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    Indigenous Theater Gains More Audiences in Canada

    Canadian indigenous author Tomson Highway once had to give tickets to people on the street to encourage them to enter the theater for his works

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    In the evolution of indigenous theater in Canada, it is hard to believe that there was a time when the well-known playwright Tomson Highway once had to beg people on the street to come into a theater and thus have an audience for his plays.

    However, this is how the theatrical career of the Cree indigenous writer Tomson Highway began, author of the play The Rez Sisters, translated as The Wives of the Rez, which explores the lives and hopes of seven women who live on a fictional reservation in the Manitoulin Island. This play premiered in November 1986 at Toronto’s Native Canadian Centre, in what could very well have been an empty theatre.

    No one knew anything about Indigenous theater, or about Tomson, said Anishinaabe Indigenous playwright and author Drew Hayden Taylor.During the first week, Tomson and the theater’s artistic administrator had to go out and give away tickets because no one was coming.

    But once reviews of that play came in and word of mouth began to spread, The Rez Sisters had such a crowd that there was standing room only, Taylor recalled. In fact, ‘Las comadres de la rez’ marked the emergence of indigenous theater, opening space for new indigenous playwrights, he said.

    Today, indigenous playwrights are no longer required to hand out free tickets for people to attend their shows. What has happened is that the indigenous theater community has grown to the point that it can sell all the tickets to shows that are presented throughout the country. This spring alone, stages in Montreal, Whitehorse, Ottawa, Saskatoon, Winnipeg, Vancouver and Toronto will present plays written by Indigenous playwrights.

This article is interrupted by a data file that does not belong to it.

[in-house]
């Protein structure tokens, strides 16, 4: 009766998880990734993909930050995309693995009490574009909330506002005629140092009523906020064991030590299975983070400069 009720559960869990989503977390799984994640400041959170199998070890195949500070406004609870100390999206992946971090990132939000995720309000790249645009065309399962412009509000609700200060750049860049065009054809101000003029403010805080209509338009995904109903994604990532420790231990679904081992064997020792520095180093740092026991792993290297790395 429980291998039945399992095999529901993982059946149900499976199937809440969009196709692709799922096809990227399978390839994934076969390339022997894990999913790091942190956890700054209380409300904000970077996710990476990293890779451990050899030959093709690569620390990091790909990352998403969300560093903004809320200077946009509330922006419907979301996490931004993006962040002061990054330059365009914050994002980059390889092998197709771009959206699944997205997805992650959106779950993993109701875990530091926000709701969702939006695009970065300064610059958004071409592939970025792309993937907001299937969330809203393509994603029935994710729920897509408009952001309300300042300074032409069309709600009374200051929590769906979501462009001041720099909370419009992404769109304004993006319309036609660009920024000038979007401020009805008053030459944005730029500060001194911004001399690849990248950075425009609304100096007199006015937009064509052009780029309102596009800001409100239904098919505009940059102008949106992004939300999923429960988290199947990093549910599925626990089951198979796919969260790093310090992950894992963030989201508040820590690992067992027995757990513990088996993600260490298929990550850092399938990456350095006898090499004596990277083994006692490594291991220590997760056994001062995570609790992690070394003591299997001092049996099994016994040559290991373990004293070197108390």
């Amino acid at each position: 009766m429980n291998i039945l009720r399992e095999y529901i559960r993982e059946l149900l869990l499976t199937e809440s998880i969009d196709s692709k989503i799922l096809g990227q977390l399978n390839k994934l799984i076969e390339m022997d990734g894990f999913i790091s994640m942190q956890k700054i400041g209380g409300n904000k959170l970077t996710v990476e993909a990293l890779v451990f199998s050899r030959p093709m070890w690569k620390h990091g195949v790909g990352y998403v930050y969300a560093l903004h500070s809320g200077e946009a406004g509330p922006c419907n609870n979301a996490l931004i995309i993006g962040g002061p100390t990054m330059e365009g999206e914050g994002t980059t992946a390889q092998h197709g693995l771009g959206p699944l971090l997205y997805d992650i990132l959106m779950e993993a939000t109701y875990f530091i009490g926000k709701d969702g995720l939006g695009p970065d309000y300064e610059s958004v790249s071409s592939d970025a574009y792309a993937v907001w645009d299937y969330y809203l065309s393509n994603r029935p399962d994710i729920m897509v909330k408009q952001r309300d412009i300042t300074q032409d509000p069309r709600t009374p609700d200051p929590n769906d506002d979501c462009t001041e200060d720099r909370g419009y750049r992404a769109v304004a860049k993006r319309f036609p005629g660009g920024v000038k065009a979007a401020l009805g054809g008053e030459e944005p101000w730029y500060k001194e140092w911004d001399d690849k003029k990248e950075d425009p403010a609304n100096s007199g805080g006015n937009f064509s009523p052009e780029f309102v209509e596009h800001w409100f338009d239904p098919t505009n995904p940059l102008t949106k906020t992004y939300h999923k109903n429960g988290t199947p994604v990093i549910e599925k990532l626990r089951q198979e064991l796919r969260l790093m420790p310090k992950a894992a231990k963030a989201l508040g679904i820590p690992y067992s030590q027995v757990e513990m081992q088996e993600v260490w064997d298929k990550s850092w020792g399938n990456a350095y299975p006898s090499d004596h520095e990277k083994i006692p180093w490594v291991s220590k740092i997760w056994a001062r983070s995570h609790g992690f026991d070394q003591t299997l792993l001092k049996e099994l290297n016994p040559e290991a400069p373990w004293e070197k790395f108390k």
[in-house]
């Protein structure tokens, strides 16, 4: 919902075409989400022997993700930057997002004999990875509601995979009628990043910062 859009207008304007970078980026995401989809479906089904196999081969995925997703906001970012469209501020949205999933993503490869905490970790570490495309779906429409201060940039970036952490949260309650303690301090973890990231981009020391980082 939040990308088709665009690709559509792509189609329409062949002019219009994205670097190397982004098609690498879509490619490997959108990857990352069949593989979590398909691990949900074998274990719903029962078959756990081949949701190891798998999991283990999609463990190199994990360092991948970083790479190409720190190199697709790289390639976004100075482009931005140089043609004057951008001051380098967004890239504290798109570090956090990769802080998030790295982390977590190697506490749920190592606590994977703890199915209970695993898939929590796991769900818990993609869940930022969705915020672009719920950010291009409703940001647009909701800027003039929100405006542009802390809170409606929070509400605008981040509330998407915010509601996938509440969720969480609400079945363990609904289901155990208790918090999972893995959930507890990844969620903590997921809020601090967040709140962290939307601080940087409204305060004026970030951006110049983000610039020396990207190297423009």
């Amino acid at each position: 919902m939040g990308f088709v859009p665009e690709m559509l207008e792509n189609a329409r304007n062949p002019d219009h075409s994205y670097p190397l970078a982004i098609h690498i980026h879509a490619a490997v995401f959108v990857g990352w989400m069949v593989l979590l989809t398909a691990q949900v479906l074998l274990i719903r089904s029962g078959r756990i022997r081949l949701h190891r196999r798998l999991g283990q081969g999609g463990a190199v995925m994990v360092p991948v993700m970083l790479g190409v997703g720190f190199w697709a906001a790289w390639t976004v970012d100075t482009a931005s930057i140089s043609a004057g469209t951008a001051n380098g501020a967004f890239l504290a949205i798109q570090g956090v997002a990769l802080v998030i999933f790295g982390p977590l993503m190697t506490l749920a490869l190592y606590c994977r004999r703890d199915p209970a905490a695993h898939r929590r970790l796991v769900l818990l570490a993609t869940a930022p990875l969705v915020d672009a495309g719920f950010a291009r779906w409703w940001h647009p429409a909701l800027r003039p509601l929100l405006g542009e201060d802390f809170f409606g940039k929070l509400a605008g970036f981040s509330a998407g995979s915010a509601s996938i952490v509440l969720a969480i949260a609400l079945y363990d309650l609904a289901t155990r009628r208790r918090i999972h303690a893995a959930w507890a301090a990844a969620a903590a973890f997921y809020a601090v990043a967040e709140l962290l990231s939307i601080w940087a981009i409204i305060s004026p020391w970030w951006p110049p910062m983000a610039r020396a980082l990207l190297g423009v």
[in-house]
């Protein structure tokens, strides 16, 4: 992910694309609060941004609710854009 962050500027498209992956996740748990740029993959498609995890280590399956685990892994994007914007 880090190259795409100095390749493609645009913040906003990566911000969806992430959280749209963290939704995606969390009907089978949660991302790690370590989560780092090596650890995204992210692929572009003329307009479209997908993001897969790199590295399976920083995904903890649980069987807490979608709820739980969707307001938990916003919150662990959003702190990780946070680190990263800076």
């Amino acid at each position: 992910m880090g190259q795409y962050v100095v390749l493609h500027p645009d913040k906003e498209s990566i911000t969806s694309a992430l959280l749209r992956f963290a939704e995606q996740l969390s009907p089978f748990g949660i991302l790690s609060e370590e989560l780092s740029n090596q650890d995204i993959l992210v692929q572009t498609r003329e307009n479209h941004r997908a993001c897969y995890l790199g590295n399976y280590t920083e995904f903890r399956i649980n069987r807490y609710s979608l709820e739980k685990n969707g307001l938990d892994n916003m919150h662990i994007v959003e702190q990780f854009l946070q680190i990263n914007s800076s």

The importance of education

    Education has been a key part of this growth, according to Rose Stella, artistic director of the Toronto Indigenous Theater Centre. More and more indigenous artists are being trained. They are being educated, they are being trained as professionals, he said.

    Since 1974, the Indigenous Theater Center has been training Indigenous youth in theater skills, including scene study, acting, dramaturgy and movement. Its three- and four-year programs aim to prepare Indians for a career in this field.

    Rose Stella, an indigenous Tarahumara, was a student at this institution in the 1990s and became its artistic director in 2003.She said she is proud of the alumni who have studied at that school, such as actress and producer Jennifer Podemski, who hired an almost exclusively indigenous crew for her latest television production, Little Bird.

    This series focuses on an indigenous woman, Esther, who was separated from her biological family in the 1960s, when thousands of indigenous children were taken from their families to be adopted by non-indigenous families, and who seeks to discover her past.That’s something remarkable, Stella said.

    But it’s not just the fact that indigenous people are learning theater skills. Since the Truth and Reconciliation Commission concluded its work in 2015, Stella has noticed a greater understanding of Canada’s colonial history.People educate themselves and start looking for us now, he said. They start looking for our stories. And that’s exciting.